The Discovery of Human Rights in Arab Debates
The Crisis of the Nation-State
In the 1950s, 1960s, and 1970s, the nation-state received praise in both traditional and modern political projects in the Arab world either as the agent for securing stability for society or as the impetus for change. It was hoped that the nation-state would either consolidate the existing state or humanize, liberalize, democratize, or Islamize it. In the political discourse of the postindependence era the centrality of the nation-state was sacralized, especially under the dual influence of the modernization paradigm and Marxist ideology. Thus the rather violent implementation and expansion of state power in many Arab countries was often unquestioned. In the first half of the 1980s, the severe social and economic problems exacerbated the state’s apparent inability to fulfill its normative agenda regarding development and the preservation of national independence. The acknowledgment of such problems led a number of Arab intellectuals to criticize the politics of existing governments and predict their ultimate loss of legitimacy.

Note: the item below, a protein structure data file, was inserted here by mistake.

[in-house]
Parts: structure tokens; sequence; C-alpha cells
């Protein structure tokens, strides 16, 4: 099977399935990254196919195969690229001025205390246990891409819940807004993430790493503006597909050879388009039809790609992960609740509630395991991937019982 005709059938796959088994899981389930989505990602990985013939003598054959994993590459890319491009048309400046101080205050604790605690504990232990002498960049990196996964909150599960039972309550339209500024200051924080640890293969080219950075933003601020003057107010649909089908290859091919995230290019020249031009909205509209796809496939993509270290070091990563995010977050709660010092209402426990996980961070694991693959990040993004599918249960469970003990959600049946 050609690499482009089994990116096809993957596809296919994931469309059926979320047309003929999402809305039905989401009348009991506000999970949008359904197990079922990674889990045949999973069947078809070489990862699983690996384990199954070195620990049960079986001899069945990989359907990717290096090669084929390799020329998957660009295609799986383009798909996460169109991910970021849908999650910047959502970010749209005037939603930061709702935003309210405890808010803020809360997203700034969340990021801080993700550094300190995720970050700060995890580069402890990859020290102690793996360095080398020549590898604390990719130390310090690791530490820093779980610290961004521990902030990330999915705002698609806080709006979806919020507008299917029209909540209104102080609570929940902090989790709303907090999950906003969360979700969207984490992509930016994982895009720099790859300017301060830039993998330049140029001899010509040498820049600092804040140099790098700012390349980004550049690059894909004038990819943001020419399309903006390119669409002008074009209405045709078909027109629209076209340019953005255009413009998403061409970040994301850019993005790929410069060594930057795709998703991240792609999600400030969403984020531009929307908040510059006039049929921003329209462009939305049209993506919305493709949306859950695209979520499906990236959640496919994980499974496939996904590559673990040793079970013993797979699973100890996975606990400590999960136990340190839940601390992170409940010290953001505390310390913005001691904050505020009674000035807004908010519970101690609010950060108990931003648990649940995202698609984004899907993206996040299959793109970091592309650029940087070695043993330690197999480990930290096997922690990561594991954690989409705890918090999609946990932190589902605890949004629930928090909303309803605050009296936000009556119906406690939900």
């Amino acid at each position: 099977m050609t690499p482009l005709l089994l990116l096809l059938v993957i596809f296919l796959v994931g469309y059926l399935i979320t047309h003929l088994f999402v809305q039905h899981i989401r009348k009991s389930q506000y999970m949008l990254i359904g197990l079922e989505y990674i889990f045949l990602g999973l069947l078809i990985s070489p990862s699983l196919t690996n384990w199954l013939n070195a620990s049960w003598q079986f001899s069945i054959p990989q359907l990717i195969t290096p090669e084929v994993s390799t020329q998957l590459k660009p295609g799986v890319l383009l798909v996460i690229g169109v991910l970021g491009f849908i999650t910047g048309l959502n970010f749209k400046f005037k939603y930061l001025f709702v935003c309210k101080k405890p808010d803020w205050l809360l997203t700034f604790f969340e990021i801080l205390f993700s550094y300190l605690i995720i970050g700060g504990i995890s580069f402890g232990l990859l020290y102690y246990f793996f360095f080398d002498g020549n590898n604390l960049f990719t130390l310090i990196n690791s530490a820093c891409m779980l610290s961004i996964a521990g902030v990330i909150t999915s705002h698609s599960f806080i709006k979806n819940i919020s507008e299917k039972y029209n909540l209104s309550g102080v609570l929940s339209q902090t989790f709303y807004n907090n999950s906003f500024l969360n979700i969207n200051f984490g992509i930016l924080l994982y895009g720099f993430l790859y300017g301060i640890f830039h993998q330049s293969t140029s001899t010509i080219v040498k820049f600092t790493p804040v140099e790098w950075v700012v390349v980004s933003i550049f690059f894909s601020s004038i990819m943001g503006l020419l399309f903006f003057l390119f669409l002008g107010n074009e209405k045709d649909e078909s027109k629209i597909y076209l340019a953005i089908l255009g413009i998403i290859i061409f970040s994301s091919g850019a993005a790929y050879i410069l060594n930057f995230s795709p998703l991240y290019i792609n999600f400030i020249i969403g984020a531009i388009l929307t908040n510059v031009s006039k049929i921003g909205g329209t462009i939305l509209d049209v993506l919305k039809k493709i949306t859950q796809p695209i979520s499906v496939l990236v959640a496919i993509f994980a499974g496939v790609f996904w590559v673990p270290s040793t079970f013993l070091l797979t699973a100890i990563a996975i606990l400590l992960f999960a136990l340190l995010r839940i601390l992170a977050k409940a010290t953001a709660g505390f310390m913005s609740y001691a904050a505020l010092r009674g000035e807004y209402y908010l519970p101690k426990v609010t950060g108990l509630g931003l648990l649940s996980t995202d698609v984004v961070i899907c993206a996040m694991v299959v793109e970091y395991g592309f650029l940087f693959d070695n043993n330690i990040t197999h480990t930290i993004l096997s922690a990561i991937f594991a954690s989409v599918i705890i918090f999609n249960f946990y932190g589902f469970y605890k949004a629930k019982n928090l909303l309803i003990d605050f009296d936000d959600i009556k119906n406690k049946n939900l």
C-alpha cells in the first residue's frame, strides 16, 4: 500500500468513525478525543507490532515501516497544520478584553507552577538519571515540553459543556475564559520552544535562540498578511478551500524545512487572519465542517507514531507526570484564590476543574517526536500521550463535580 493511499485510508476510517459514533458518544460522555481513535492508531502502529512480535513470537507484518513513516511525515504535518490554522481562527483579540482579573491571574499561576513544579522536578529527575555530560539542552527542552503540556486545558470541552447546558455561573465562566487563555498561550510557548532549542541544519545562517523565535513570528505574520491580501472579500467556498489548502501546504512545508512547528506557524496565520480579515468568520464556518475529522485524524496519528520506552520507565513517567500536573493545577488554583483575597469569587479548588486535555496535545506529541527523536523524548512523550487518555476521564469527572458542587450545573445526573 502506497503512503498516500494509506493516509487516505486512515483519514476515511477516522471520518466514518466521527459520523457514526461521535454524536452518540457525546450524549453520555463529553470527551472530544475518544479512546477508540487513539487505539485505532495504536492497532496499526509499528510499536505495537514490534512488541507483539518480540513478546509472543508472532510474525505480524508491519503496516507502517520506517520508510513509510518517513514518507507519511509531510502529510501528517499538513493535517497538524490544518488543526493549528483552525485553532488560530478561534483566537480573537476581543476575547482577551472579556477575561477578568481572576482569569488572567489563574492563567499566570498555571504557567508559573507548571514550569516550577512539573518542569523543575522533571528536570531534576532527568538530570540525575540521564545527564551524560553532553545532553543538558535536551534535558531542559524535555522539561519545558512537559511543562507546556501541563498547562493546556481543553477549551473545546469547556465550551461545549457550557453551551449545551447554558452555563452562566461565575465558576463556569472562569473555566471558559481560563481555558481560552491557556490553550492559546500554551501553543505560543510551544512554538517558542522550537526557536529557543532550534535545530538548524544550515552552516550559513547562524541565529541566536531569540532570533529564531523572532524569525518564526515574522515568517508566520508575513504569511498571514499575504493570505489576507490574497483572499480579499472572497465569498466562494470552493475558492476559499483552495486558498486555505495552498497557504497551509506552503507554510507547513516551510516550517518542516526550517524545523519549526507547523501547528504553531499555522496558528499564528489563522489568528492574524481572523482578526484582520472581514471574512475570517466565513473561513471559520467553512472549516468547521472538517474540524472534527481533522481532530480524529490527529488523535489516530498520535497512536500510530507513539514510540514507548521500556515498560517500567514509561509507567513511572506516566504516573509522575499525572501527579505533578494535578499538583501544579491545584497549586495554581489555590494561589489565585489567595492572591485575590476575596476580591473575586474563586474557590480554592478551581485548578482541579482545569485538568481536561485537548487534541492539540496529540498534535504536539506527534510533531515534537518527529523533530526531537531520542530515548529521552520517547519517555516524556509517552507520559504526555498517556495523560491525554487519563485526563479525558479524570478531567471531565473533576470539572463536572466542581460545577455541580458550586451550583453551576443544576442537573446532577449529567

These criticisms, however, did not lead to a discourse that questioned the role of the state but resulted in further enthusiasm for the nationstate, which was reflected in the articulation of alternative state models. The reformed nation-state, the Islamic state, the pan-Arab state, the secular state, the democratic state, the socialist state, and the modern state—such terms dominated the language of politics at the time. Hidden behind these catchphrases, however, were a range of societal conflicts concerning the foundations of the political organization of society and the place of religion in modern Arab societies. The goal, once again, was to use the state to introduce change and reform. Given that the majority of Arab countries remained unaffected by this wave of criticism—with the exceptions of a few minor liberal concessions in Egypt, Algeria, Yemen, Jordan, Kuwait, Morocco, and Tunisia—liberal elites and other opposition forces started in the second half of the 1980s to shift the discursive nexus of their discussions to democracy. By moving to underpin this through concepts such as human rights and civil society, these groups distanced themselves from their reliance on the state.